Wash less, wash better: It's time to rethink what our mums told us about washing clothes

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Guys, we hate to break it to you but it’s time to ditch the dry cleaners and the daily wash. Ethical fashion designers are coming together to challenge the ways we wash and our beliefs of how clothes should be washed. Our clothing labels were designed in the 1950s, isn’t it time we took a new look at how we do our washing?

Georgina Wilson-Powell 20 April 2017


It’s not just about washing at a lower temperature, it’s about how we care for our clothes to make them last longer and thinking about how much we need to wash them at all.

Get ready to be liberated from your washing machine and those old-fashioned clothing labels no one understands. When we’re thinking about slow fashion and creating a more ethical fashion industry, it’s easy to forget that the process doesn’t end when the clothes are hanging in our wardrobe. 25% of fashion’s carbon footprint comes from us washing the stuff we already have.

We consume 400% more fast fashion that we did in the 1990s - and over 80% of it ends up dumped in landfills

An average washing machine stuck on two or three times a week will produce around 51kg of CO2 a year. And don’t get us started on dry cleaning. We know it’s easy and it feels ever so slightly glamorous and the on-demand economy practically demands that we outsource every domestic function, but stop and think for a second, asides from the chemicals and energy used - do you really need to wash something every time you wear it?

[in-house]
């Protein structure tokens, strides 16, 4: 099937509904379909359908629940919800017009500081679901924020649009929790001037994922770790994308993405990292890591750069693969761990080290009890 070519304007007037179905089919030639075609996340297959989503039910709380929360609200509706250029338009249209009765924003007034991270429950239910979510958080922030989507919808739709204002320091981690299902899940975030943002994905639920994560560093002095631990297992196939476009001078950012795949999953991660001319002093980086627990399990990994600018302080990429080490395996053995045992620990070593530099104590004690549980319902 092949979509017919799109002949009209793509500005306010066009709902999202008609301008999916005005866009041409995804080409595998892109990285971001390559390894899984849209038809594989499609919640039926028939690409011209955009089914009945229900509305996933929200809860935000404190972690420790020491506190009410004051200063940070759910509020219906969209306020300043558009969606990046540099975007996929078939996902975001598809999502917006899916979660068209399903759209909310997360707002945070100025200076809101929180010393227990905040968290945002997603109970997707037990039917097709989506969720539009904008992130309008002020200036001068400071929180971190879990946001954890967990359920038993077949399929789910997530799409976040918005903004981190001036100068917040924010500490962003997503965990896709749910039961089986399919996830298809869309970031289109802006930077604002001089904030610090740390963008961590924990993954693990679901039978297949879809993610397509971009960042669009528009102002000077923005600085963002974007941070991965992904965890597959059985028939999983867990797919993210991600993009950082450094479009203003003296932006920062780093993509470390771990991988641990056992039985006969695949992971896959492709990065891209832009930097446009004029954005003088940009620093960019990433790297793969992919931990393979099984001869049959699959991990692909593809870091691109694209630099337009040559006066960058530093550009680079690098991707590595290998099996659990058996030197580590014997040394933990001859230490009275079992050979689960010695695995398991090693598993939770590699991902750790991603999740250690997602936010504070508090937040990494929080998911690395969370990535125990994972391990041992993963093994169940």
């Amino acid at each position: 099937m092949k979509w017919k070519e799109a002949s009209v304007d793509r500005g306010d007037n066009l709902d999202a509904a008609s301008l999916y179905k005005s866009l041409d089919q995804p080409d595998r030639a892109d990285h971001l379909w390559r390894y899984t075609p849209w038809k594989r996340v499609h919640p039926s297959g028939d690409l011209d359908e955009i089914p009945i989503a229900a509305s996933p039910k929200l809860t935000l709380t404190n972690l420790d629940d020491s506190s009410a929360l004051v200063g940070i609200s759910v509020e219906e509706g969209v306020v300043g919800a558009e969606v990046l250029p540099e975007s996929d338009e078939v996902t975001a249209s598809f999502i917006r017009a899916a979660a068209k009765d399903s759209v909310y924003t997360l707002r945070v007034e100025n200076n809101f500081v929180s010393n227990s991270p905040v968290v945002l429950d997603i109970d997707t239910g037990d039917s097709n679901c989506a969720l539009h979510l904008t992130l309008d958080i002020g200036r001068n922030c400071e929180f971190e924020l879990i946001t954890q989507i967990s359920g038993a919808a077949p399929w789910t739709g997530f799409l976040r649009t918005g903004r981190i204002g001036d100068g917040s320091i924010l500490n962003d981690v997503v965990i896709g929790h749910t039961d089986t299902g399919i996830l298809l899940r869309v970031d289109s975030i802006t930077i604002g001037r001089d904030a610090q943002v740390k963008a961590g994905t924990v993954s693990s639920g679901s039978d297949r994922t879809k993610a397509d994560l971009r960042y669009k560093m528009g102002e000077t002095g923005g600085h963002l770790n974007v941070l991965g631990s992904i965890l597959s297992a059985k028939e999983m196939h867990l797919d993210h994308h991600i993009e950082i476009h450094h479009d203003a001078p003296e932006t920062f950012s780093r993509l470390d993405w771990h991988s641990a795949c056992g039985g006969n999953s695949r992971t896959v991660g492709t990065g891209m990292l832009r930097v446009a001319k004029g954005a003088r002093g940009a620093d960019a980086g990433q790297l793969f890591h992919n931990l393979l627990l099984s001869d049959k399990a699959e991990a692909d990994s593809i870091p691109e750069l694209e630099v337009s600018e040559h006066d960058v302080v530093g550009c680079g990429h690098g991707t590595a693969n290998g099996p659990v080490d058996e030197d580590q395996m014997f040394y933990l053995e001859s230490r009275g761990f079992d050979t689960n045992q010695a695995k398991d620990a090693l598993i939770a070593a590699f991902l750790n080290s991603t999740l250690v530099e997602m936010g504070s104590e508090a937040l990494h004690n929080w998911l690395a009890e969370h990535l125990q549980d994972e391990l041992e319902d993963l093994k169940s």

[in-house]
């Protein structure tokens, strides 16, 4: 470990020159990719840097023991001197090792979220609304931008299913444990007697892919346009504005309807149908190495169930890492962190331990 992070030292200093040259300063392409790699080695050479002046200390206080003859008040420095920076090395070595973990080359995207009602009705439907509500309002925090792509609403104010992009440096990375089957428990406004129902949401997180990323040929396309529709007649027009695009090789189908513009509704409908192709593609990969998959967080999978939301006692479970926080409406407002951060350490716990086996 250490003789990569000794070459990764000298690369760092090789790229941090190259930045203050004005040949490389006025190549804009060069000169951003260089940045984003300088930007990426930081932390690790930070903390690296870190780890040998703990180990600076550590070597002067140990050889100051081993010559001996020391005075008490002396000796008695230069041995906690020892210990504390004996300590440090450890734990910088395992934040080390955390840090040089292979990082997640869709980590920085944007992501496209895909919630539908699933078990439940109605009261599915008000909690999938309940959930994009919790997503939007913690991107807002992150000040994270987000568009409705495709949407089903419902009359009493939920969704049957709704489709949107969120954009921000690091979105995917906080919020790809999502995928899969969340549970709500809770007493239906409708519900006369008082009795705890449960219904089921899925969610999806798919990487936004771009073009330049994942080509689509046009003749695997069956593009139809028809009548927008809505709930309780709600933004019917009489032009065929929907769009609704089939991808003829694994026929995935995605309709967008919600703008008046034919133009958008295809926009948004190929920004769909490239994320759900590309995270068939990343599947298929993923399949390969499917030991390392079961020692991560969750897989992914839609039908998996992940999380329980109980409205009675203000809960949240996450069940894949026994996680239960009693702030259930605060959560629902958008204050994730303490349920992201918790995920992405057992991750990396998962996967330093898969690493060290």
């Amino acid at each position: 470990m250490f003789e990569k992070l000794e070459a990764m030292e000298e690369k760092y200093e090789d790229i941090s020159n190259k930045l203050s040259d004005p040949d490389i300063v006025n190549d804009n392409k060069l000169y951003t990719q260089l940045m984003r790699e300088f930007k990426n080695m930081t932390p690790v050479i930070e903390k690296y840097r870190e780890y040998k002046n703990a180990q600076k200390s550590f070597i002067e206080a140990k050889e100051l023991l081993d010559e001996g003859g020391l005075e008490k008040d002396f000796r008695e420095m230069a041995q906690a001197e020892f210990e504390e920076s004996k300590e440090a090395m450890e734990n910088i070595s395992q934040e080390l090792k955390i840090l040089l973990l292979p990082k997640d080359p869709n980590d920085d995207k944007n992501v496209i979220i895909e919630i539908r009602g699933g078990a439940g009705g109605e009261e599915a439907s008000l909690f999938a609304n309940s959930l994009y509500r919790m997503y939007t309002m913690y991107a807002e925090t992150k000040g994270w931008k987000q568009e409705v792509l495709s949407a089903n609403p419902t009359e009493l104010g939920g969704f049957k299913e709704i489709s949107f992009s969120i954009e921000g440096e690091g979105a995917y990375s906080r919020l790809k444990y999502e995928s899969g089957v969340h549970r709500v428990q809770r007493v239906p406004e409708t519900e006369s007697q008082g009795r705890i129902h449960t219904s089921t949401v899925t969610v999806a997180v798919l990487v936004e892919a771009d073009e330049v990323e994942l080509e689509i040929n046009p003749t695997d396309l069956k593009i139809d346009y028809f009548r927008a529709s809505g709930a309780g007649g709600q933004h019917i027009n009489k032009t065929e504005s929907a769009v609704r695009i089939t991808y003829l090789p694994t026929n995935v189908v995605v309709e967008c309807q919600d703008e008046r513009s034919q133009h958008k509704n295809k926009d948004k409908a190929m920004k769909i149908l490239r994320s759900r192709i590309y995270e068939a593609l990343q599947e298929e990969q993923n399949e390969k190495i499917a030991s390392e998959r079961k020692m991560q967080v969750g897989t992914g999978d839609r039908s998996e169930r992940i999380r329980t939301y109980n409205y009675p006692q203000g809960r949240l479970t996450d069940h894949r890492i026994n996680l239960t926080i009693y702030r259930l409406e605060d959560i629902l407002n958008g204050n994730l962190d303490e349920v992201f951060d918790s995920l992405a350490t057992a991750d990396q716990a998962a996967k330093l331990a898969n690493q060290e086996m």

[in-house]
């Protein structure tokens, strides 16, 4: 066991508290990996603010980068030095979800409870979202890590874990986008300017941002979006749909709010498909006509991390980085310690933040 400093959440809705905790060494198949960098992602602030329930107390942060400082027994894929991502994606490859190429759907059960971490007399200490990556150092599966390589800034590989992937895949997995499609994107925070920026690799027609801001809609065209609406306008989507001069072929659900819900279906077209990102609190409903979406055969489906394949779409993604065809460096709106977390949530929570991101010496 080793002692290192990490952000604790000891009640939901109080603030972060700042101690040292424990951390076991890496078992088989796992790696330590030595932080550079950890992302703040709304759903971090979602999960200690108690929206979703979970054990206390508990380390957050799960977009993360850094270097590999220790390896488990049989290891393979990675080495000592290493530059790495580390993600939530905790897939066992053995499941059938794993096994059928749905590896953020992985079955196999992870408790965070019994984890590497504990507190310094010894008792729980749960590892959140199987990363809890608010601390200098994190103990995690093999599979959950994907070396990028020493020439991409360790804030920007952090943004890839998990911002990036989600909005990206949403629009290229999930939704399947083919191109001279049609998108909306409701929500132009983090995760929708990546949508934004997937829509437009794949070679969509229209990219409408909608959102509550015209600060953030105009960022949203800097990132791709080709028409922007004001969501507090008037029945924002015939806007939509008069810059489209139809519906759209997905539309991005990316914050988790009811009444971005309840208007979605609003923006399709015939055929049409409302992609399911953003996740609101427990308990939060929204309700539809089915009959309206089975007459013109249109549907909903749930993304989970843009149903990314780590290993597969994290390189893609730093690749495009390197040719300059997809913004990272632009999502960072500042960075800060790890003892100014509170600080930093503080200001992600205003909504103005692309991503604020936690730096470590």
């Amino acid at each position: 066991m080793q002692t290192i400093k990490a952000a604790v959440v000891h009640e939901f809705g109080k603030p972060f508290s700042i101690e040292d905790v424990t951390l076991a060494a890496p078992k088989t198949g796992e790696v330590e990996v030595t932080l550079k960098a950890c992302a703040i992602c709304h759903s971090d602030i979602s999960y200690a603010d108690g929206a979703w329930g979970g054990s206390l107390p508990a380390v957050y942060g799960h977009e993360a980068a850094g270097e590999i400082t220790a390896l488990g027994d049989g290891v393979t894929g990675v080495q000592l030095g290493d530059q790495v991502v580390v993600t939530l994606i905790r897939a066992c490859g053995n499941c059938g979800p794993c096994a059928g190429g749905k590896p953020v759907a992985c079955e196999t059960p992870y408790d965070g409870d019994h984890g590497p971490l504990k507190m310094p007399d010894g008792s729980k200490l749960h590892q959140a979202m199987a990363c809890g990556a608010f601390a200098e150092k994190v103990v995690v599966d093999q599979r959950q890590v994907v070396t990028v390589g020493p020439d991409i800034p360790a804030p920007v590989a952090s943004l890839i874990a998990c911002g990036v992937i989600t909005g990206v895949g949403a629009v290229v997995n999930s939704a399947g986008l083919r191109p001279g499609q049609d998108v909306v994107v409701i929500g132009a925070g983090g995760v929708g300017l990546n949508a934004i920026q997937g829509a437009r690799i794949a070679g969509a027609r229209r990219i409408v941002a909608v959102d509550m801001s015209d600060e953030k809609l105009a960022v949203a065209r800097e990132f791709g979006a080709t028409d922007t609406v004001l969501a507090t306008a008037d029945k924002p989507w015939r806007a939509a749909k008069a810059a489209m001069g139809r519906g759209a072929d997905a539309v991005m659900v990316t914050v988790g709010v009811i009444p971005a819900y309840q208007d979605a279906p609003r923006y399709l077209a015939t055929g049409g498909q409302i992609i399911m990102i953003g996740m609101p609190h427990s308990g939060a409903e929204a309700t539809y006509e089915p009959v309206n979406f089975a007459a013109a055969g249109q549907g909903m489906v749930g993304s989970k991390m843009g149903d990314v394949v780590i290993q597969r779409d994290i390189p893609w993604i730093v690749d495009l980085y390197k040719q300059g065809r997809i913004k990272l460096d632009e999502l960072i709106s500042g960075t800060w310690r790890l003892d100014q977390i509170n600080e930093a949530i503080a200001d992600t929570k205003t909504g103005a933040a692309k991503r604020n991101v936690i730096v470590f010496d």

Overwashing fast fashion clothes means they don’t last as long - and as fast as collections are walking the catwalks, last season's clothes are being sported by landfills. We consume 400% more fast fashion that we did in the 1990s - and over 80% of it ends up dumped in landfills.

These ethical designers have come together to rewrite the rules

New campaign, Don’t Overwash, has brought together amazing sustainable fashion designers from all over Europe to create clothes that need less looking after and that challenge the idea that delicate clothes need to be dry cleaned. Most clothes that need dry cleaning can be washed in cold water - the Dry Cleaning label is often there to protect manufacturers who don’t want to spend the time creating clothes that will last.

We speak to the designers involved to get their common sense top tips for ethical, eco-friendly washing. And let’s face it, the less domestic chores a week the better. We can’t be the only ones who feel vindicated in hardly ever washing our jeans?

Blackhorse Lane Atelier 1 Pebble Magazine

Blackhorse Lane jeans are made in North London and named after London postcodes

Han Ates, Blackhorse Lane Jeans, UK

Blackhorse Lane Atelier makes organic jeans in north London in an ethical factory and runs educational programmes on how clothes are made.

What’s the most eco-friendly way to wash jeans?

Try and wait six months before machine washing your jeans. This will create creases in the jeans that will become beautiful fades over time. If not possible, soaking in a bucket or in the bath will partially clean the jeans with minimal impact to fading.